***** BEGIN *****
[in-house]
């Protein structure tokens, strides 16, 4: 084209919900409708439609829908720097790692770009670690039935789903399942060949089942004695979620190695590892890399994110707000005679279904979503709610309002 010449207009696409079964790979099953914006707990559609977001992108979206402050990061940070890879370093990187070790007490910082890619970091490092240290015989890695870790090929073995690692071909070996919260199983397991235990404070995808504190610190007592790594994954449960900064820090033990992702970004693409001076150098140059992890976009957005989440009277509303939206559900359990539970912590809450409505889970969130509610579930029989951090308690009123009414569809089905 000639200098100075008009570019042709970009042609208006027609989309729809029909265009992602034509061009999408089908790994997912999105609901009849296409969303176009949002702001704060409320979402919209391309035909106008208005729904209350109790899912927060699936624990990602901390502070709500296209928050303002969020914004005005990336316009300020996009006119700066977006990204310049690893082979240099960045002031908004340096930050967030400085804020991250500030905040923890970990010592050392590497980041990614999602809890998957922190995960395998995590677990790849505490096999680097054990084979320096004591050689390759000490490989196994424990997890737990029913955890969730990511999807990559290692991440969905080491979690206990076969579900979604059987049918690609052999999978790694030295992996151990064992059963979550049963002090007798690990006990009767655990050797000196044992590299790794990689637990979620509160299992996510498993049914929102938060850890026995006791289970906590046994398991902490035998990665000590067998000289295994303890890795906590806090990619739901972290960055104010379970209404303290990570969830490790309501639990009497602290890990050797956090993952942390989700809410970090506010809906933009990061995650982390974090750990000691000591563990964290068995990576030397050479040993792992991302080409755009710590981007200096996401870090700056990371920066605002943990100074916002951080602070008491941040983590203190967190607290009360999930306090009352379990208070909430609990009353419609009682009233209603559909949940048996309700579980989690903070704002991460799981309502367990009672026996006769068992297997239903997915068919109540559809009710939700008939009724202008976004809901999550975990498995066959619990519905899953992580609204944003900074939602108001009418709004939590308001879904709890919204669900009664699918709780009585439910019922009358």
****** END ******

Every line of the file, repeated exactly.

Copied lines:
[in-house]
């Protein structure tokens, strides 16, 4: 084209919900409708439609829908720097790692770009670690039935789903399942060949089942004695979620190695590892890399994110707000005679279904979503709610309002 010449207009696409079964790979099953914006707990559609977001992108979206402050990061940070890879370093990187070790007490910082890619970091490092240290015989890695870790090929073995690692071909070996919260199983397991235990404070995808504190610190007592790594994954449960900064820090033990992702970004693409001076150098140059992890976009957005989440009277509303939206559900359990539970912590809450409505889970969130509610579930029989951090308690009123009414569809089905 000639200098100075008009570019042709970009042609208006027609989309729809029909265009992602034509061009999408089908790994997912999105609901009849296409969303176009949002702001704060409320979402919209391309035909106008208005729904209350109790899912927060699936624990990602901390502070709500296209928050303002969020914004005005990336316009300020996009006119700066977006990204310049690893082979240099960045002031908004340096930050967030400085804020991250500030905040923890970990010592050392590497980041990614999602809890998957922190995960395998995590677990790849505490096999680097054990084979320096004591050689390759000490490989196994424990997890737990029913955890969730990511999807990559290692991440969905080491979690206990076969579900979604059987049918690609052999999978790694030295992996151990064992059963979550049963002090007798690990006990009767655990050797000196044992590299790794990689637990979620509160299992996510498993049914929102938060850890026995006791289970906590046994398991902490035998990665000590067998000289295994303890890795906590806090990619739901972290960055104010379970209404303290990570969830490790309501639990009497602290890990050797956090993952942390989700809410970090506010809906933009990061995650982390974090750990000691000591563990964290068995990576030397050479040993792992991302080409755009710590981007200096996401870090700056990371920066605002943990100074916002951080602070008491941040983590203190967190607290009360999930306090009352379990208070909430609990009353419609009682009233209603559909949940048996309700579980989690903070704002991460799981309502367990009672026996006769068992297997239903997915068919109540559809009710939700008939009724202008976004809901999550975990498995066959619990519905899953992580609204944003900074939602108001009418709004939590308001879904709890919204669900009664699918709780009585439910019922009358």